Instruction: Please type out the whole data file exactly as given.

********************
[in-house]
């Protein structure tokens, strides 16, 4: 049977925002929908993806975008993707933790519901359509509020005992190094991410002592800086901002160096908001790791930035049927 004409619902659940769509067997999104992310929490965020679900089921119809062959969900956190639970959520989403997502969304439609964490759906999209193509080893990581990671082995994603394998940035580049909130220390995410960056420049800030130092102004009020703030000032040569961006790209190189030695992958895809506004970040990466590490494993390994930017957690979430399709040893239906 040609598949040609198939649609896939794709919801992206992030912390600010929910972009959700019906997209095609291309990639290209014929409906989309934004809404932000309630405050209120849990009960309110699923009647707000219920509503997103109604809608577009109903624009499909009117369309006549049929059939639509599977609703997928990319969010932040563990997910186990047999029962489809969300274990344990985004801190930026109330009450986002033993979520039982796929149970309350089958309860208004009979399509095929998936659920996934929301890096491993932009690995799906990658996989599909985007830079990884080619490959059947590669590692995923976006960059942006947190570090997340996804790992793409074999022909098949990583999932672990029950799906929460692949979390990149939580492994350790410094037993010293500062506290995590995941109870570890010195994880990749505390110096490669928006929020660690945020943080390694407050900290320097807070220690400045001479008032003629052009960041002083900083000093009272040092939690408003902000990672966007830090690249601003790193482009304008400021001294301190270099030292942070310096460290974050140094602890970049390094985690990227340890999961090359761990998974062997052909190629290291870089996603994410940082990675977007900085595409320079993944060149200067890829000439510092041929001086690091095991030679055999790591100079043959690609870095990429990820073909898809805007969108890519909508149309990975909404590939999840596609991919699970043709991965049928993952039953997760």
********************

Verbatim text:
[in-house]
């Protein structure tokens, strides 16, 4: 049977925002929908993806975008993707933790519901359509509020005992190094991410002592800086901002160096908001790791930035049927 004409619902659940769509067997999104992310929490965020679900089921119809062959969900956190639970959520989403997502969304439609964490759906999209193509080893990581990671082995994603394998940035580049909130220390995410960056420049800030130092102004009020703030000032040569961006790209190189030695992958895809506004970040990466590490494993390994930017957690979430399709040893239906 040609598949040609198939649609896939794709919801992206992030912390600010929910972009959700019906997209095609291309990639290209014929409906989309934004809404932000309630405050209120849990009960309110699923009647707000219920509503997103109604809608577009109903624009499909009117369309006549049929059939639509599977609703997928990319969010932040563990997910186990047999029962489809969300274990344990985004801190930026109330009450986002033993979520039982796929149970309350089958309860208004009979399509095929998936659920996934929301890096491993932009690995799906990658996989599909985007830079990884080619490959059947590669590692995923976006960059942006947190570090997340996804790992793409074999022909098949990583999932672990029950799906929460692949979390990149939580492994350790410094037993010293500062506290995590995941109870570890010195994880990749505390110096490669928006929020660690945020943080390694407050900290320097807070220690400045001479008032003629052009960041002083900083000093009272040092939690408003902000990672966007830090690249601003790193482009304008400021001294301190270099030292942070310096460290974050140094602890970049390094985690990227340890999961090359761990998974062997052909190629290291870089996603994410940082990675977007900085595409320079993944060149200067890829000439510092041929001086690091095991030679055999790591100079043959690609870095990429990820073909898809805007969108890519909508149309990975909404590939999840596609991919699970043709991965049928993952039953997760």